Saturday, December 5, 2015

How do we fix us?

It’s Sunday Morning and I am sitting in bed with a pillow propped up against my back with my computer on my lap writing.  It’s a wonderful feeling considering I haven’t had the urge to write for months.  For some reason, today, I felt the need to write about a question that has been turning in my mind; revolving like a very slow moving carousel. I’ve been wondering if it is at all possible to fix us as both a race of people as well as a society.  

I’m not sure because even though the question in and of itself is simple enough, the answer is so complex and there are so many moving components to the resolution that you have to wonder if we could ever begin such a mass undertaking as a healing of the self – which is not to be confused with self preservation.

Healing of the self begins with the acknowledgement that something is wrong…that perhaps something is out of place or not working the way it should.  Most of us are very slow to admit that there may be something now quite right with ourselves because many of us have external sources that will do that for us, whether justified or unjustified.  We have no desire to add to the demolition of our own self esteem by coming clean with our own defects of character.  It's easier for us to look at others and perhaps condemn them the same way that we have been condemned.  And in the course of that condemnation, we build ourselves up because we don’t have to blame ourselves for our own misgivings.  Instead, we can look at our neighbor and tell others what they are doing wrong, whether it is how they are living their lives, raising their children or claiming their self-worth, regardless of the facts being founded in truth or embellishment.

When we do this, we open the door to all of the things that we claim to despise but revel in nonetheless.  We don’t love as we should, protect as we should or give as we should…but we want to be protected, given to and loved. 

We act as if we as individuals are the only ones that are entitled to the gifts that this world has to offer; oftentimes forgetting that what we have is simply on loan to us…that there is no way that we can take it with us when we die.  We have become a materialistic people, reveling in all of the accomplishments that we have made as members of the human race while forgetting that some us do not and perhaps never will have as much as we have right now at this very moment.

We struggle, but in that struggle we have forgotten how to love, cherish, honor, obey and yes, become immersed in the act of servitude because part of the joy of being human is to lift up others if at all possible.  But since no one is doing this for us as individuals, how can we possibly do that for someone else?

Our priorities have shifted from others, to us, to only me and we have adopted the attitude that ‘I will survive at any cost’, even if it means stepping on someone in the interim.  For many of us, this is life.  Take it or leave it, like it or love it, this is who we have become.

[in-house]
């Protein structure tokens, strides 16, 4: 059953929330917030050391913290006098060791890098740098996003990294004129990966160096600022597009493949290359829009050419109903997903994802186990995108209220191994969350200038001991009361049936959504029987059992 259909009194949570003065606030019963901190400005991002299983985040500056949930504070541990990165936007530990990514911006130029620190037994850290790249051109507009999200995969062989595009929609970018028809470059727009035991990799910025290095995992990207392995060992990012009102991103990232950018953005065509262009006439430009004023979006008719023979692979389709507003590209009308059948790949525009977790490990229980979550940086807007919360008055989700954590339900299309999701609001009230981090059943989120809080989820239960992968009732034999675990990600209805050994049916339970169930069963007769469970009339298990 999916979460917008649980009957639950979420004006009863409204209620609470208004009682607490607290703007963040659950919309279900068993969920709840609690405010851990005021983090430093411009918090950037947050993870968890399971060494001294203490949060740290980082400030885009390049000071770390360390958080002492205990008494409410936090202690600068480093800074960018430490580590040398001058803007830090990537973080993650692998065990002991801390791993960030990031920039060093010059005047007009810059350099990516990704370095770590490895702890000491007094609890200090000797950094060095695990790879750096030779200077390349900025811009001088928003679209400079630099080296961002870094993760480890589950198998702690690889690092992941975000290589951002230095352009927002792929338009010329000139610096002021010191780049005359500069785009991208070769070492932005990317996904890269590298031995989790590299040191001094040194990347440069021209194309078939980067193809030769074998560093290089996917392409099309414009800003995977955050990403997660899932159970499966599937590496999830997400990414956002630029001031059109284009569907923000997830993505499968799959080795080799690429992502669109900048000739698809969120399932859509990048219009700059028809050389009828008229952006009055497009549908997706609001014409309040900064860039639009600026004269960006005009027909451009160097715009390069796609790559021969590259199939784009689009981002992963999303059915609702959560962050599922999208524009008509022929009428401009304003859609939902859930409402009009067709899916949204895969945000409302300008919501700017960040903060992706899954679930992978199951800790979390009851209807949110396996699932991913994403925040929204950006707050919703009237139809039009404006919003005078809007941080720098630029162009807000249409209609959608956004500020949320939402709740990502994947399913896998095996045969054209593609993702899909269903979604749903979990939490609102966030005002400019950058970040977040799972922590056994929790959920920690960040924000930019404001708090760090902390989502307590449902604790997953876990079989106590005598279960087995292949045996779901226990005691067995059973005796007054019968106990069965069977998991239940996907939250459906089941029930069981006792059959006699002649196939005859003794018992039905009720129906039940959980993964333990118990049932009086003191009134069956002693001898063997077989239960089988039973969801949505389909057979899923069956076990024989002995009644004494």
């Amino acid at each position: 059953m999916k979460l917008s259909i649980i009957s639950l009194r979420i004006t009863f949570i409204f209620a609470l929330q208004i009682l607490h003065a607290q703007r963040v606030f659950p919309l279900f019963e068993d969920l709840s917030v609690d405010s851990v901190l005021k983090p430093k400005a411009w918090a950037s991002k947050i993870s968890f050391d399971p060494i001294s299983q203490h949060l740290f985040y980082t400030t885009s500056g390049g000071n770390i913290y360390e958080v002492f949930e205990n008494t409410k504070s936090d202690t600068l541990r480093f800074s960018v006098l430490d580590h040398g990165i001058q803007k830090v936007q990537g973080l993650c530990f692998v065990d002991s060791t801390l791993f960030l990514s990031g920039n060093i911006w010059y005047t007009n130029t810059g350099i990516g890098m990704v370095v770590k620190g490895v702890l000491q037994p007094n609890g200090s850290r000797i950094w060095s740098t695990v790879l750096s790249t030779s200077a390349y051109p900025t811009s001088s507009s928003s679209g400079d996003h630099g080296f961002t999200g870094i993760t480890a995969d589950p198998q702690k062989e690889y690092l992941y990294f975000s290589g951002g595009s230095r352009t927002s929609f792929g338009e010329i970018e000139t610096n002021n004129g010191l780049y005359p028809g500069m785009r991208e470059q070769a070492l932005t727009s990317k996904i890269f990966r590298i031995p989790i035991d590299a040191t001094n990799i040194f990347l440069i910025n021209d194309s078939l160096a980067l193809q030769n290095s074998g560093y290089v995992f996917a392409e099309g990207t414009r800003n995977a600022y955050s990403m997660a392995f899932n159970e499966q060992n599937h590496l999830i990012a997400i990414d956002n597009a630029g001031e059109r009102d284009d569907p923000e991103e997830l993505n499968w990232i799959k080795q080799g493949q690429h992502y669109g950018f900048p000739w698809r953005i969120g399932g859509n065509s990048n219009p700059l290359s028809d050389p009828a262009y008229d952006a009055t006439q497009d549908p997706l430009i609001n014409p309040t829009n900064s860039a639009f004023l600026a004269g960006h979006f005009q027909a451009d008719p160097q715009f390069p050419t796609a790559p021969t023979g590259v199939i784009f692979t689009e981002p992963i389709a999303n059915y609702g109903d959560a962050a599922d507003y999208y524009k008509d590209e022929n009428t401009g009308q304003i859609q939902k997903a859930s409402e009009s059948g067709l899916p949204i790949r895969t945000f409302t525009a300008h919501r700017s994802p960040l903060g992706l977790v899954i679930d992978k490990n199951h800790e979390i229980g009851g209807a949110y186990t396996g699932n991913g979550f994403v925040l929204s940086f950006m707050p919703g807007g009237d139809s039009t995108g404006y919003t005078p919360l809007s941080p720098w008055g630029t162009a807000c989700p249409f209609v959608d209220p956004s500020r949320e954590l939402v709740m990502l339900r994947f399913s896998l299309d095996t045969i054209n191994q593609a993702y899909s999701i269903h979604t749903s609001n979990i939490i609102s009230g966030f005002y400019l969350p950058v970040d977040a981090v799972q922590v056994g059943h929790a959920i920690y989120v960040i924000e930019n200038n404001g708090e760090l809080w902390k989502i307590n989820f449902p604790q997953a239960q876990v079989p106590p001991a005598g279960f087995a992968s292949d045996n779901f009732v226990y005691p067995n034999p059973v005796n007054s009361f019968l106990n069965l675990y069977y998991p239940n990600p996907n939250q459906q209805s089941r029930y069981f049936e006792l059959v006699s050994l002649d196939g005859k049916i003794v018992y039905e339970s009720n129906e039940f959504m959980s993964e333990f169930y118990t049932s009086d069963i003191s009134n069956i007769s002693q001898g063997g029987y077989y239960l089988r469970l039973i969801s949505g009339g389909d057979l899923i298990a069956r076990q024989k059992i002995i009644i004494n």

Giving has taken a back seat to taking and taking has become commonplace.  If we aren’t taking for ourselves we are taking for our families, and it is in this that we claim that we love them.  So how do we fix us?  How do we fix the broken, battered and betrayed?

How do we move past hurts that have been inflicted on us to the point that the hurt becomes a part of who and what we are; and in that comes the possibility that we may inadvertently pass on that hurt to someone else.   Can we begin to heal the damage that has been done to us or are we doomed to repeat the mistakes that the generations before us have made?

In a heartfelt conversation that I had with my father, he had told me that no one in his family had ever told him that they loved him.  He only knew strict discipline and was subject to many a behind whipping.  As a result, he grew up to be a man who continually placed himself first because he had never known what it was like to have that done for him.  I often wonder what he would have been like had he just been shown love in its basic form.  At what point do we say that we will no longer carry the sins of our fathers (and mothers?)  At what point will we say that I want to love and protect my children better than my parents protected me?  At what point will we begin to give so that we can open the door to receive?  Is it possible for us to learn that the healing first begins with the smallest of steps, but in order to take that step, you have to look in the mirror and embrace what is not so perfect instead of hiding behind the illusion that we are, and then start from there because that is where it all begins?

As previously stated, we can begin to fix us, but the fixing only starts with us as an individual.  Our society has to be adjusted to accept and embrace the differences that have made us unique and wondrous.  Fixing the broken is so much more than internal correction.  It entails each and every person of every race, creed and national origin to let go of what they thought was right and implement what they know to be right.

This isn’t easy because for some of us, it entails undoing much of what we had been taught.  But right is after all right, and wrong is wrong.  How do we fix us?  

It starts with taking a first step…putting one foot in front of the other.  Sadly, many people are comfortable right where they are.

And that is a major part of the problem.

J.L. Whitehead

Saturday, November 7, 2015

One in Six

One out of every six males in this country have been the victims of molestation.  Those are the statistics that I have found while conducting the research for my book, "One in Six...45 Years of Dark."